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‘Some of us are killed, some disappear’: Russian-occupied Kherson’s resident

“They [Russians] kidnap people according to the lists they carry with them. Some of these people disappear, some are killed. They occupy our houses, businesses and do what they want in the city,” a 23-year-old resident of Kherson, southern Ukraine, who wished to remain anonymous for security reasons, told the Polish Press Agency (PAP), describing the current situation in the occupied city.

The Russians took control of the city in early March and currently it is the largest city occupied by the aggressor after the invasion began on February 24.

“I remember well the moment when they entered the city. I hid in the house and listened to the fighting. It lasted for several days, the boys from the territorial defence [forces] tried to defend us, but the Russians kept coming,” the woman recounted.

This is how people try to leave the occupied Kherson region. Hundreds of cars in line. Previously, they had to wait hours in the fields for permission to leave, now they have to wait for several days, because the occupiers release no more than 80 cars per day and only once a day. pic.twitter.com/7PfYVhkfWa

— Oksana Hliebushkina (@hliebushkina) July 10, 2022

“In the beginning we very rarely left the house – only to get food. We did not actually see them. Now they are everywhere, at every step – the hardest thing is that I keep seeing their faces, but I cannot do anything,” she said about the Russians occupying the city. Asked who the occupiers were, the 23-year-old replied that “in the beginning they were mostly soldiers, today they are something like the Federal Security Service.”

“Their attitude towards the residents can neither be determined nor predicted. Sometimes they behave normally, and sometimes – if things do not go their way – they can, at best, beat someone up, at worst, take them to a place from which no one has yet returned,” the woman said.

She also drew attention to the particularly difficult position of pensioners remaining in Kherson. “The occupation authorities are doing everything to ensure that the oldest people do not receive their pensions. They want to force them to accept Russian passports, Russian currency and Russian ‘order’. The young are grabbing any job they can find, but what are the seniors supposed to do?”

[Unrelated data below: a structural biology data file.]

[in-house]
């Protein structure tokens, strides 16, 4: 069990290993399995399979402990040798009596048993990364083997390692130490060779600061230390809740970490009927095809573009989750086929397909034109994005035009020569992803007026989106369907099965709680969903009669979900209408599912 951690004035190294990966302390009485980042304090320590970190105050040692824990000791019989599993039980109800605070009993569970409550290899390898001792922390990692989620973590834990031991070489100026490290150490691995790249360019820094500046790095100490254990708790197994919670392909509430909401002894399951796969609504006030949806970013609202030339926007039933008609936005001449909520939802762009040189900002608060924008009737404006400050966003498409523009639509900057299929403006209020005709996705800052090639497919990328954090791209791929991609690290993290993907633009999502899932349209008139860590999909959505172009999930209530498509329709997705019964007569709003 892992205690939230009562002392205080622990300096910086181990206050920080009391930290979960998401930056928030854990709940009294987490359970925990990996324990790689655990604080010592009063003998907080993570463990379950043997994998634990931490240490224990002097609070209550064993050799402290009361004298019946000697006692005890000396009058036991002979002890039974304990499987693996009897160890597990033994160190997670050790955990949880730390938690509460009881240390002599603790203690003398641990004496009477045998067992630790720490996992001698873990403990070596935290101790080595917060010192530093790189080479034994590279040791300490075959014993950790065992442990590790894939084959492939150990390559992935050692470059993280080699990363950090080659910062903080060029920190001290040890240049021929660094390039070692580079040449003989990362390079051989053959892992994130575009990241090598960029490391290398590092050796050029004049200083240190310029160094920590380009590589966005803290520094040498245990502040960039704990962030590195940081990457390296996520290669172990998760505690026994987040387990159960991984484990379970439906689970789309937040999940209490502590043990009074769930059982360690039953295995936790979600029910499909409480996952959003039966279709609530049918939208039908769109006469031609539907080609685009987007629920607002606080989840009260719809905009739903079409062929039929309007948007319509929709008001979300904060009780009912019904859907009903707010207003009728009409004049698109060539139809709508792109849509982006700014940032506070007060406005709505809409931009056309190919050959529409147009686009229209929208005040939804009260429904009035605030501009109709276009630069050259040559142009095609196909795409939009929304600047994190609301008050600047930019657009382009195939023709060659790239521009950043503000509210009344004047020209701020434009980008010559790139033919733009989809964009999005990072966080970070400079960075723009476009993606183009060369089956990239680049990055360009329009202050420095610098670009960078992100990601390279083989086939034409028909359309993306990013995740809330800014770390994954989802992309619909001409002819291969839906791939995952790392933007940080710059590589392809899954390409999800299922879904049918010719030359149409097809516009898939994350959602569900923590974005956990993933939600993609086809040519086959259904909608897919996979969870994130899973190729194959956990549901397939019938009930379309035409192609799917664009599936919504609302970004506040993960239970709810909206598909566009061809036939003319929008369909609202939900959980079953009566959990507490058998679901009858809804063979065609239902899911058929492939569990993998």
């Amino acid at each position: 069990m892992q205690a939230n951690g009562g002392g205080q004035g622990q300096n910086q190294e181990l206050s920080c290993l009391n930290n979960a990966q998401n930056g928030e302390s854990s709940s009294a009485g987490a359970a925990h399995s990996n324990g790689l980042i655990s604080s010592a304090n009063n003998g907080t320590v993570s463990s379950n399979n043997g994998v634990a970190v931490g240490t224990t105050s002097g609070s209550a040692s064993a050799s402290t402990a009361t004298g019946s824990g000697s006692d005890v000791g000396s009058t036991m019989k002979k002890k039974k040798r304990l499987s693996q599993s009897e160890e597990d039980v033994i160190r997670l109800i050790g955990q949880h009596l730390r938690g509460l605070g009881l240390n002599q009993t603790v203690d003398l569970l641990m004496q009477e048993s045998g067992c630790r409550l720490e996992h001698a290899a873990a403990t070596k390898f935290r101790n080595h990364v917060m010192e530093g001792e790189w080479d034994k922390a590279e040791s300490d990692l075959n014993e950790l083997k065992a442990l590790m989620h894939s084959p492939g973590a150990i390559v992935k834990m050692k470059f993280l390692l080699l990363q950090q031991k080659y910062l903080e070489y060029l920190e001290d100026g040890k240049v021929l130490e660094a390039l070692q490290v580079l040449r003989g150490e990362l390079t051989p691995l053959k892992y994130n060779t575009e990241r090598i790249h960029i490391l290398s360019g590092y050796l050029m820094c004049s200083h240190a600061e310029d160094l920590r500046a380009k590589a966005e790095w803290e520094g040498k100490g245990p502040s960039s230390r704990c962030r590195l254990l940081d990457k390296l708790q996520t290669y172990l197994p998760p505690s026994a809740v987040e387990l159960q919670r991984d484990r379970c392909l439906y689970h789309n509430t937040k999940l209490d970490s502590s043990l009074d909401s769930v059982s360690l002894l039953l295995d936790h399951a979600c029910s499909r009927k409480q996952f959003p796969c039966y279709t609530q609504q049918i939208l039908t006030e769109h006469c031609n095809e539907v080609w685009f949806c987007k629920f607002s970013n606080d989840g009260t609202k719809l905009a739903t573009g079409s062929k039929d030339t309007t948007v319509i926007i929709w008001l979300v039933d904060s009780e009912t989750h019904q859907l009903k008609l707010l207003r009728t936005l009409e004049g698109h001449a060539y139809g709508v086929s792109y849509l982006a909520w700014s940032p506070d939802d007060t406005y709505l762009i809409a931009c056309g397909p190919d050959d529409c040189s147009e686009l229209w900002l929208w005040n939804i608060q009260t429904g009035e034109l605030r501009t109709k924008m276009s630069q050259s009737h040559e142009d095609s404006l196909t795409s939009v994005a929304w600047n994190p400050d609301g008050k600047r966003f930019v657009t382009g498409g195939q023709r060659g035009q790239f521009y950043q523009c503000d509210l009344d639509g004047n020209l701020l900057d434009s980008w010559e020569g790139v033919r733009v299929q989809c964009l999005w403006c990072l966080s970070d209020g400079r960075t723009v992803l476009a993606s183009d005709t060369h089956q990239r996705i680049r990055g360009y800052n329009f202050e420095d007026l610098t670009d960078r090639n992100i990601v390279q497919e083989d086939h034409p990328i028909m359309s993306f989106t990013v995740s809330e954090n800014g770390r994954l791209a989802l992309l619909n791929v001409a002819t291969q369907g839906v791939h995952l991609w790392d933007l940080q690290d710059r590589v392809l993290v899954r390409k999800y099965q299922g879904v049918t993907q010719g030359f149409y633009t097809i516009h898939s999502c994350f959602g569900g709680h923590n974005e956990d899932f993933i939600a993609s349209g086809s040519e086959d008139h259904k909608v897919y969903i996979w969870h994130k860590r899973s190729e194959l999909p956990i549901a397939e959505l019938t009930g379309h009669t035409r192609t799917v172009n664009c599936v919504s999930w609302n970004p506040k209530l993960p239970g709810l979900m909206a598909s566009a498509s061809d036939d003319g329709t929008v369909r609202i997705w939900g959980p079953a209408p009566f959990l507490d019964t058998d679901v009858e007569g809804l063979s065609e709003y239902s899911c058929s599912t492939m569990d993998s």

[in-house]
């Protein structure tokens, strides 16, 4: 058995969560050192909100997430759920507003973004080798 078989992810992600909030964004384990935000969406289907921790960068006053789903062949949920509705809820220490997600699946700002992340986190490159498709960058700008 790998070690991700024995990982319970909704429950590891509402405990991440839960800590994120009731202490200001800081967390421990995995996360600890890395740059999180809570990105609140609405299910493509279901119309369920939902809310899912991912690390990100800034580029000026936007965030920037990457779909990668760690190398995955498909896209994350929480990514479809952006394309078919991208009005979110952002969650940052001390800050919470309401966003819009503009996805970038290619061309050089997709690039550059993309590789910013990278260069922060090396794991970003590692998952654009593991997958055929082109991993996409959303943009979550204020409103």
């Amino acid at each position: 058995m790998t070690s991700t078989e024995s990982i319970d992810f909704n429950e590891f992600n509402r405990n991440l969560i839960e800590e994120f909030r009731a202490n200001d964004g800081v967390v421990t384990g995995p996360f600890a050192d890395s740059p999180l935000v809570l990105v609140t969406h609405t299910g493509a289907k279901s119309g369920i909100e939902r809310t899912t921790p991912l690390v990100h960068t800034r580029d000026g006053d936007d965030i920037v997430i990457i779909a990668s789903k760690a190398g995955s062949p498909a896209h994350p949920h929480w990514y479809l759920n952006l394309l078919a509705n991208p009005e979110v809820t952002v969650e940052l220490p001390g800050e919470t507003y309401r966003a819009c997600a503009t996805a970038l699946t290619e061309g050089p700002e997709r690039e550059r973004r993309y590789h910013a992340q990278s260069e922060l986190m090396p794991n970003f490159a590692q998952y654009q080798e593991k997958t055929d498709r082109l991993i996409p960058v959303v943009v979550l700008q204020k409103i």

Powerful series of explosions in Kherson, just now. Heard all over town.
Approximate map where the cloud of smoke rose. pic.twitter.com/wibRsM1xEe

— Special Kherson Cat 🐈🇺🇦 (@bayraktar_1love) July 10, 2022

Responding to a question about the state of shop supplies, the Kherson resident pointed out that “most of the trade is done at the markets”. As she explained, “people bring fruits and vegetables from the surrounding orchards and farms and then trade them in their cars”. Importing Ukrainian products to the city is almost impossible as Russia only supplies it with its own.

🇺🇦Police investigates into the purposeful destruction of crops in Kherson Oblast by the Russian military

Daily large-scale fires caused by Russian incendiary munitions destroy 100s ha of wheat, barley, and other grain crops, and forests.https://t.co/BaizvyvWEJ pic.twitter.com/zKAkegLy2g

— Euromaidan Press (@EuromaidanPress) July 9, 2022

According to the 23-year-old, “we also have a huge problem with communication – Ukrainian telephone networks do not work, people line up at points where they can catch Wi-Fi and from there, crammed together, try to get in touch with their loved ones.”

The PAP interviewee also pointed out that armed resistance cells are active in the city and that the residents themselves have no doubts about Kherson’s Ukrainian future. “There are some groups, organised from below, who are hunting for collaborators. They have already killed a few of them, they will kill the rest soon – everyone will get what they deserve,” the woman said. “Of course, the occupiers set traps for the partisans, they search cars, they have lists of people they are looking for.”

“I myself try not to participate in what the Russians are trying to organise here. I do not buy their products, I will not change my passport, I will not buy a Russian phone number. We used to organise demonstrations, we wanted to make it clear that they are not welcome here, but they just began to assault us,” she concluded.


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